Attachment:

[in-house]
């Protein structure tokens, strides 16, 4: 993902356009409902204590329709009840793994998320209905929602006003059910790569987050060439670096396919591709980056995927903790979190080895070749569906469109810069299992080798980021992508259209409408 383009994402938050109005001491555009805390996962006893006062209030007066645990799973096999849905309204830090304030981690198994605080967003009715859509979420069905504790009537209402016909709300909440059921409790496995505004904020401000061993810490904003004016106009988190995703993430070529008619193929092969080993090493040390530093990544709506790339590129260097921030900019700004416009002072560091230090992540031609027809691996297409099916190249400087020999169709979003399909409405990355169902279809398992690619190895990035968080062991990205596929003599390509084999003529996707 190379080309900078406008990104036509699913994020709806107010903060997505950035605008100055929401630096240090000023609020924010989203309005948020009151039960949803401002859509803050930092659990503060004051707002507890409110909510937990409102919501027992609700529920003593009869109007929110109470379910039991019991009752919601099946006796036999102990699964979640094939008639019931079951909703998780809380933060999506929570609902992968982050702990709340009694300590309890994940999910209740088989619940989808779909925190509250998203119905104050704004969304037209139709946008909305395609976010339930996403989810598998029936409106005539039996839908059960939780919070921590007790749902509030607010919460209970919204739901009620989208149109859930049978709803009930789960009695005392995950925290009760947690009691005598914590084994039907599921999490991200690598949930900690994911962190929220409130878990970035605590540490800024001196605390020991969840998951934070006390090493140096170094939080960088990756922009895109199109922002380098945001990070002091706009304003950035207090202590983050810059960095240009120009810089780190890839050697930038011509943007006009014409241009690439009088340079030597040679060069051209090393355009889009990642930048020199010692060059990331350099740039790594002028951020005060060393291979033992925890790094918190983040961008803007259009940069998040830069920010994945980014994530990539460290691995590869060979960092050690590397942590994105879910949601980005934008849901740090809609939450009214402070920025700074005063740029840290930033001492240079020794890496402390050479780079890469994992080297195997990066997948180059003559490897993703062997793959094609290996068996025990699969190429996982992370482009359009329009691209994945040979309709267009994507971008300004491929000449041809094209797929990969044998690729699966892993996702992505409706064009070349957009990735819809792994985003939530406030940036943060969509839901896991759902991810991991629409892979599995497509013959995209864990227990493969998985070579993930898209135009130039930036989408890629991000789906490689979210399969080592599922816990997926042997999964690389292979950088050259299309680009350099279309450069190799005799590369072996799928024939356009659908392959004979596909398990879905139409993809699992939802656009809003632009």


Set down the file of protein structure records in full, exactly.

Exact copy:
[in-house]
């Protein structure tokens, strides 16, 4: 993902356009409902204590329709009840793994998320209905929602006003059910790569987050060439670096396919591709980056995927903790979190080895070749569906469109810069299992080798980021992508259209409408 383009994402938050109005001491555009805390996962006893006062209030007066645990799973096999849905309204830090304030981690198994605080967003009715859509979420069905504790009537209402016909709300909440059921409790496995505004904020401000061993810490904003004016106009988190995703993430070529008619193929092969080993090493040390530093990544709506790339590129260097921030900019700004416009002072560091230090992540031609027809691996297409099916190249400087020999169709979003399909409405990355169902279809398992690619190895990035968080062991990205596929003599390509084999003529996707 190379080309900078406008990104036509699913994020709806107010903060997505950035605008100055929401630096240090000023609020924010989203309005948020009151039960949803401002859509803050930092659990503060004051707002507890409110909510937990409102919501027992609700529920003593009869109007929110109470379910039991019991009752919601099946006796036999102990699964979640094939008639019931079951909703998780809380933060999506929570609902992968982050702990709340009694300590309890994940999910209740088989619940989808779909925190509250998203119905104050704004969304037209139709946008909305395609976010339930996403989810598998029936409106005539039996839908059960939780919070921590007790749902509030607010919460209970919204739901009620989208149109859930049978709803009930789960009695005392995950925290009760947690009691005598914590084994039907599921999490991200690598949930900690994911962190929220409130878990970035605590540490800024001196605390020991969840998951934070006390090493140096170094939080960088990756922009895109199109922002380098945001990070002091706009304003950035207090202590983050810059960095240009120009810089780190890839050697930038011509943007006009014409241009690439009088340079030597040679060069051209090393355009889009990642930048020199010692060059990331350099740039790594002028951020005060060393291979033992925890790094918190983040961008803007259009940069998040830069920010994945980014994530990539460290691995590869060979960092050690590397942590994105879910949601980005934008849901740090809609939450009214402070920025700074005063740029840290930033001492240079020794890496402390050479780079890469994992080297195997990066997948180059003559490897993703062997793959094609290996068996025990699969190429996982992370482009359009329009691209994945040979309709267009994507971008300004491929000449041809094209797929990969044998690729699966892993996702992505409706064009070349957009990735819809792994985003939530406030940036943060969509839901896991759902991810991991629409892979599995497509013959995209864990227990493969998985070579993930898209135009130039930036989408890629991000789906490689979210399969080592599922816990997926042997999964690389292979950088050259299309680009350099279309450069190799005799590369072996799928024939356009659908392959004979596909398990879905139409993809699992939802656009809003632009």